Guiding Circles

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What is Guiding Circles?

guiding circlesGuiding Circles is an interactive, flexible and fun approach to career development. It helps guide participants through the process of self reflection, career exploration and decision making. The holistic approach combines a traditional Aboriginal worldview with contemporary career development concepts and helps participants identify options and move towards a career path.

Guiding Circles provides a unique perspective on the essence of career and life decision making elements. Often individuals make career choices based on duties, level of pay, a career/training path, travel, or location to determine if their skills and interests match the career they are researching. These elements are important and also need to be supported with reflection into other areas such as personal style/spirit, life balance, values and work and life roles (i.e., how does my family or community role fit with my career option?).

The full Guiding Circles program is made up of two separate workbooks and extensive hands-on training for teachers or facilitators.  This training is done face to face with a Guiding Circles trainer and generally includes travel to a workshop or hosting a workshop in their community. To make the resource more accessible for on-line use in the Discovering Strengths Toolkit, we have developed unique set of activities from the workbooks as well as downloadable instructional guides to prepare facilitators for delivering the activities with their students or clients.  This package is only available to Discovering Strengths toolkit members.

How would Guiding Circles help my students or clients?

People who have used Guiding Circles say that it awakens self-esteem and self-awareness so participants can uncover personal talents that are transferable to a future career. This happens through activities that help them tell their story and relate life experiences to career planning.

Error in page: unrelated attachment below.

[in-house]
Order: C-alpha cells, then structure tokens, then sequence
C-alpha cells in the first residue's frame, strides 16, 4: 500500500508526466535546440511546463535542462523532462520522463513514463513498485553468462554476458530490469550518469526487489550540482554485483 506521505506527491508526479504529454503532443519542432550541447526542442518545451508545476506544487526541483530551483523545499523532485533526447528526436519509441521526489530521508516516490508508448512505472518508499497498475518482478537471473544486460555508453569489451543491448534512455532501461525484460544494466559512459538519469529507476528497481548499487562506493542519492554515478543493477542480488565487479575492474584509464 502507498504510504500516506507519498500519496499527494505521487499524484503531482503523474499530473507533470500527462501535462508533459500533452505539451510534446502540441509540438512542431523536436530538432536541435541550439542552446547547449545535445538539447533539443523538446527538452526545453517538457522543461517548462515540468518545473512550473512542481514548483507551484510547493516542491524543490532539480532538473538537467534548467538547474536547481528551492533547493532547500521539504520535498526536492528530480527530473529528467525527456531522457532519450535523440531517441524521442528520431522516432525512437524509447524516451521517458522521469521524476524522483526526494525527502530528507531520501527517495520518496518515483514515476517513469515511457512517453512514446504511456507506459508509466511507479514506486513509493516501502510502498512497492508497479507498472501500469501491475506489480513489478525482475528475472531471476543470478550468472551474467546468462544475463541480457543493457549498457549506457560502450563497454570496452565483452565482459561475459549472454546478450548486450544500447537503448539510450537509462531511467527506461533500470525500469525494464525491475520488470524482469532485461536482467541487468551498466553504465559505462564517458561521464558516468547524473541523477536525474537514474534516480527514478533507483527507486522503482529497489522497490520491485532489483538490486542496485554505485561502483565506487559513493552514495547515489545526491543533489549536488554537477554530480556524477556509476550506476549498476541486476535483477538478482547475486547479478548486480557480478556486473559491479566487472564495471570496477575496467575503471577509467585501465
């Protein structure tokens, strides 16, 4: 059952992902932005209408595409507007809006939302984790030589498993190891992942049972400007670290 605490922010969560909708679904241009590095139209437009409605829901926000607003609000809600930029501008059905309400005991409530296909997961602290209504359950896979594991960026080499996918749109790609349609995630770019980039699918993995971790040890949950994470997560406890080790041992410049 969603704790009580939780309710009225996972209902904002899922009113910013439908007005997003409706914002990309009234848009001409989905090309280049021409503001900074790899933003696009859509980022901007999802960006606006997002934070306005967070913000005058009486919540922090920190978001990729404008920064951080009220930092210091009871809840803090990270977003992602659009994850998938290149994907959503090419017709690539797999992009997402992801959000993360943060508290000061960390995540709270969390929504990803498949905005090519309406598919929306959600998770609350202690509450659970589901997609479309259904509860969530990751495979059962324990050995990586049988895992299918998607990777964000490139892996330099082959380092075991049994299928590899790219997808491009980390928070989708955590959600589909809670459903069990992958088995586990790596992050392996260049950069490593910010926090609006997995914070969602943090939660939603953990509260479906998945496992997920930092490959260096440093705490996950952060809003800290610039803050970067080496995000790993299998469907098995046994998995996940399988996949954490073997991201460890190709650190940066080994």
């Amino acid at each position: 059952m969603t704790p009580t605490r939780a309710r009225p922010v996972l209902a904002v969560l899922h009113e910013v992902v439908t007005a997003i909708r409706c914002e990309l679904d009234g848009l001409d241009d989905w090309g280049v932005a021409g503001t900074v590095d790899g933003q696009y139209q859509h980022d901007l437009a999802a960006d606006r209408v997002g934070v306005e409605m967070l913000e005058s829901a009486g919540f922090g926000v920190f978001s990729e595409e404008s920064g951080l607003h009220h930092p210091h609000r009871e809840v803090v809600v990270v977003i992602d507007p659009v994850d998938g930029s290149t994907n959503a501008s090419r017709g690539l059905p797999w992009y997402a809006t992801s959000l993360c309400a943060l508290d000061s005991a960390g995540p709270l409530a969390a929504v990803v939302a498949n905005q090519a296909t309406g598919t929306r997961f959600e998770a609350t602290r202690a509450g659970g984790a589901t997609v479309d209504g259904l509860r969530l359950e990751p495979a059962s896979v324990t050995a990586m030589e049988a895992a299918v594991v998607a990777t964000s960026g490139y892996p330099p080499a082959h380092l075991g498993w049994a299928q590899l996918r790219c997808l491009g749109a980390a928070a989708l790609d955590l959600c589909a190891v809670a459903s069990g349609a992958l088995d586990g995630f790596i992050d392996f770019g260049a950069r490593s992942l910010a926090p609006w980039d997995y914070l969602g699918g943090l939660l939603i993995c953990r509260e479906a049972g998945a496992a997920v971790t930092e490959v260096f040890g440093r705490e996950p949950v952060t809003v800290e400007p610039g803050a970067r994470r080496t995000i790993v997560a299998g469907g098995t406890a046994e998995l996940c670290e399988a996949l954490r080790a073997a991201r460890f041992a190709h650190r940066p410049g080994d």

Guiding Circles can also help people become (re) engaged in school or life-long learning as they discover their potential career options and see the relevance of education to job opportunities. The 'rings of influence' delivered through the series gives individuals hope for a rewarding career.

Program Logistics

Guiding Circles activities are intended to be lead by a teacher or facilitator and can be delivered to large or small groups.  Each activity can be completed in about 45 minutes, but individual needs vary and some people may benefit from more time to reflect.

The activities are designed for youth who are ready to begin thinking about career options.  Mostly the materials are used with youth and young adults aged 14 and above.

There is no special equipment or technology required to get started.  You just need a copy of the activities for each student and a copy of the Instructional Guides. That's it!

How Does it Work?

There are five activities that registered toolkit members can download from the Discovering Strengths portal, as well as support material and instructions that make it easy to use with your students, participants or clients.

"Telling Your Story" and "Favourite Things" encourage participants to begin the process of telling their own life story and discovering the unique gifts they can bring to the world of work and school.

"Even More Possibilities" is a career idea generating activity to explore related careers in a field of interest.

"Looking Down the Path" and "Expanding the Decision Circle" work together to help participants refine their career path, gather insights from their community about their ideas, and write a plan to outline preliminary next steps.

Available Training for Teachers and Facilitators

Instructional Guides are available to help teachers and community workers deliver the activities effectively. They can be downloaded from the Portal by registered members.